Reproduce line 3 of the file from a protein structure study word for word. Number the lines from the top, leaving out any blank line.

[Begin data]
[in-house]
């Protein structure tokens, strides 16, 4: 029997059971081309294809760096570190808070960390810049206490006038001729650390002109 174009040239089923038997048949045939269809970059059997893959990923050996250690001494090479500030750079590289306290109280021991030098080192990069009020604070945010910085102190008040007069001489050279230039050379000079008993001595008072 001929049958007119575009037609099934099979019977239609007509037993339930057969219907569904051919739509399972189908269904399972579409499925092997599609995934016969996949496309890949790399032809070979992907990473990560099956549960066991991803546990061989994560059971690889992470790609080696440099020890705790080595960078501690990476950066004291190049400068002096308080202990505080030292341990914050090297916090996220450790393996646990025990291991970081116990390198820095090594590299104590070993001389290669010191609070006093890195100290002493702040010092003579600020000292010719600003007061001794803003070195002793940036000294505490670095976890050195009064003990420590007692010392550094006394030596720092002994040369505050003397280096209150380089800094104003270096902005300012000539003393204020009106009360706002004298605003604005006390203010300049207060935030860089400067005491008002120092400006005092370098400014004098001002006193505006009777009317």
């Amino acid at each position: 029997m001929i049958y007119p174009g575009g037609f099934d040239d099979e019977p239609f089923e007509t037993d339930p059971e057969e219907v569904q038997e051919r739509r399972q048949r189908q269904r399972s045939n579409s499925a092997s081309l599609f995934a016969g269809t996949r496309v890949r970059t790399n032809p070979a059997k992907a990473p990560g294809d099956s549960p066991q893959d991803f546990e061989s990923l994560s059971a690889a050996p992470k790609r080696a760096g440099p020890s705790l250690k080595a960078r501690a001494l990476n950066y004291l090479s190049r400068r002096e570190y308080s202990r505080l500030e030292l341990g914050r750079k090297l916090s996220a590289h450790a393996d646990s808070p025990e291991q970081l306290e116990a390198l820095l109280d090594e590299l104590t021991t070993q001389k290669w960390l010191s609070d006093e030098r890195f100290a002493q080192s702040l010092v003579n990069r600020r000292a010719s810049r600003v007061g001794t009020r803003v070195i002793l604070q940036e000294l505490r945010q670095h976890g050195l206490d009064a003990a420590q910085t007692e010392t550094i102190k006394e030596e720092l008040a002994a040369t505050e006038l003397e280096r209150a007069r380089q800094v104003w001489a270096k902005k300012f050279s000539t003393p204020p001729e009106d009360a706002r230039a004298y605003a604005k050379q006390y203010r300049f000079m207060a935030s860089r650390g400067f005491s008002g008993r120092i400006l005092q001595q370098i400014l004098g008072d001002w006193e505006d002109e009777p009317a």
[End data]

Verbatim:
């Amino acid at each position: 029997m001929i049958y007119p174009g575009g037609f099934d040239d099979e019977p239609f089923e007509t037993d339930p059971e057969e219907v569904q038997e051919r739509r399972q048949r189908q269904r399972s045939n579409s499925a092997s081309l599609f995934a016969g269809t996949r496309v890949r970059t790399n032809p070979a059997k992907a990473p990560g294809d099956s549960p066991q893959d991803f546990e061989s990923l994560s059971a690889a050996p992470k790609r080696a760096g440099p020890s705790l250690k080595a960078r501690a001494l990476n950066y004291l090479s190049r400068r002096e570190y308080s202990r505080l500030e030292l341990g914050r750079k090297l916090s996220a590289h450790a393996d646990s808070p025990e291991q970081l306290e116990a390198l820095l109280d090594e590299l104590t021991t070993q001389k290669w960390l010191s609070d006093e030098r890195f100290a002493q080192s702040l010092v003579n990069r600020r000292a010719s810049r600003v007061g001794t009020r803003v070195i002793l604070q940036e000294l505490r945010q670095h976890g050195l206490d009064a003990a420590q910085t007692e010392t550094i102190k006394e030596e720092l008040a002994a040369t505050e006038l003397e280096r209150a007069r380089q800094v104003w001489a270096k902005k300012f050279s000539t003393p204020p001729e009106d009360a706002r230039a004298y605003a604005k050379q006390y203010r300049f000079m207060a935030s860089r650390g400067f005491s008002g008993r120092i400006l005092q001595q370098i400014l004098g008072d001002w006193e505006d002109e009777p009317a």